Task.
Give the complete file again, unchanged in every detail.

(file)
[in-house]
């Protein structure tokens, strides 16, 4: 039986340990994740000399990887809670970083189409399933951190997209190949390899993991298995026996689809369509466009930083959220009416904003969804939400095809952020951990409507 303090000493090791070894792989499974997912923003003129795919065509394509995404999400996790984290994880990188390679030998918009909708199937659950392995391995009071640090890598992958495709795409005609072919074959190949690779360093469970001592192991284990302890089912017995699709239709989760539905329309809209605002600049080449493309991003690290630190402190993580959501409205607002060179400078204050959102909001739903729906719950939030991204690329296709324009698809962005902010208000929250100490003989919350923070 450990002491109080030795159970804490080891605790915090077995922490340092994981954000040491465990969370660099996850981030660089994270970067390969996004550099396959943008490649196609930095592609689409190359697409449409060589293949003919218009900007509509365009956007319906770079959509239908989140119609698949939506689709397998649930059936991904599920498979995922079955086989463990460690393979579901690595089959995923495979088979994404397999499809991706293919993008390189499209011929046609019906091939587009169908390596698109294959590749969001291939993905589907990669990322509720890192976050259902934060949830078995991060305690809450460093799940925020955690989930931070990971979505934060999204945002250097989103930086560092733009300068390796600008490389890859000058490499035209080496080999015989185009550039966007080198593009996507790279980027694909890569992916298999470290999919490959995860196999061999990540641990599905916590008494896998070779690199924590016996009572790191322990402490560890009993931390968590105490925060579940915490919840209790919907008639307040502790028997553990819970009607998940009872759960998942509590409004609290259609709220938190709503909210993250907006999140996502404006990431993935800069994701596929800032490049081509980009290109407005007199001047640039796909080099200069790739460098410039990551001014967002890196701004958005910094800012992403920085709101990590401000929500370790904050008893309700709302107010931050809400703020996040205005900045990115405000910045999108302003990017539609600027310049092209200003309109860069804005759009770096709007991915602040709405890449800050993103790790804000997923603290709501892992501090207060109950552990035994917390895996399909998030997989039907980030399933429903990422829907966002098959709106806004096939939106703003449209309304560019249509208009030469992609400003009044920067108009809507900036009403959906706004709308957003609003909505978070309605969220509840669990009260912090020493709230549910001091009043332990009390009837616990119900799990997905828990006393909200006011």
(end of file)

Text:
[in-house]
């Protein structure tokens, strides 16, 4: 039986340990994740000399990887809670970083189409399933951190997209190949390899993991298995026996689809369509466009930083959220009416904003969804939400095809952020951990409507 303090000493090791070894792989499974997912923003003129795919065509394509995404999400996790984290994880990188390679030998918009909708199937659950392995391995009071640090890598992958495709795409005609072919074959190949690779360093469970001592192991284990302890089912017995699709239709989760539905329309809209605002600049080449493309991003690290630190402190993580959501409205607002060179400078204050959102909001739903729906719950939030991204690329296709324009698809962005902010208000929250100490003989919350923070 450990002491109080030795159970804490080891605790915090077995922490340092994981954000040491465990969370660099996850981030660089994270970067390969996004550099396959943008490649196609930095592609689409190359697409449409060589293949003919218009900007509509365009956007319906770079959509239908989140119609698949939506689709397998649930059936991904599920498979995922079955086989463990460690393979579901690595089959995923495979088979994404397999499809991706293919993008390189499209011929046609019906091939587009169908390596698109294959590749969001291939993905589907990669990322509720890192976050259902934060949830078995991060305690809450460093799940925020955690989930931070990971979505934060999204945002250097989103930086560092733009300068390796600008490389890859000058490499035209080496080999015989185009550039966007080198593009996507790279980027694909890569992916298999470290999919490959995860196999061999990540641990599905916590008494896998070779690199924590016996009572790191322990402490560890009993931390968590105490925060579940915490919840209790919907008639307040502790028997553990819970009607998940009872759960998942509590409004609290259609709220938190709503909210993250907006999140996502404006990431993935800069994701596929800032490049081509980009290109407005007199001047640039796909080099200069790739460098410039990551001014967002890196701004958005910094800012992403920085709101990590401000929500370790904050008893309700709302107010931050809400703020996040205005900045990115405000910045999108302003990017539609600027310049092209200003309109860069804005759009770096709007991915602040709405890449800050993103790790804000997923603290709501892992501090207060109950552990035994917390895996399909998030997989039907980030399933429903990422829907966002098959709106806004096939939106703003449209309304560019249509208009030469992609400003009044920067108009809507900036009403959906706004709308957003609003909505978070309605969220509840669990009260912090020493709230549910001091009043332990009390009837616990119900799990997905828990006393909200006011």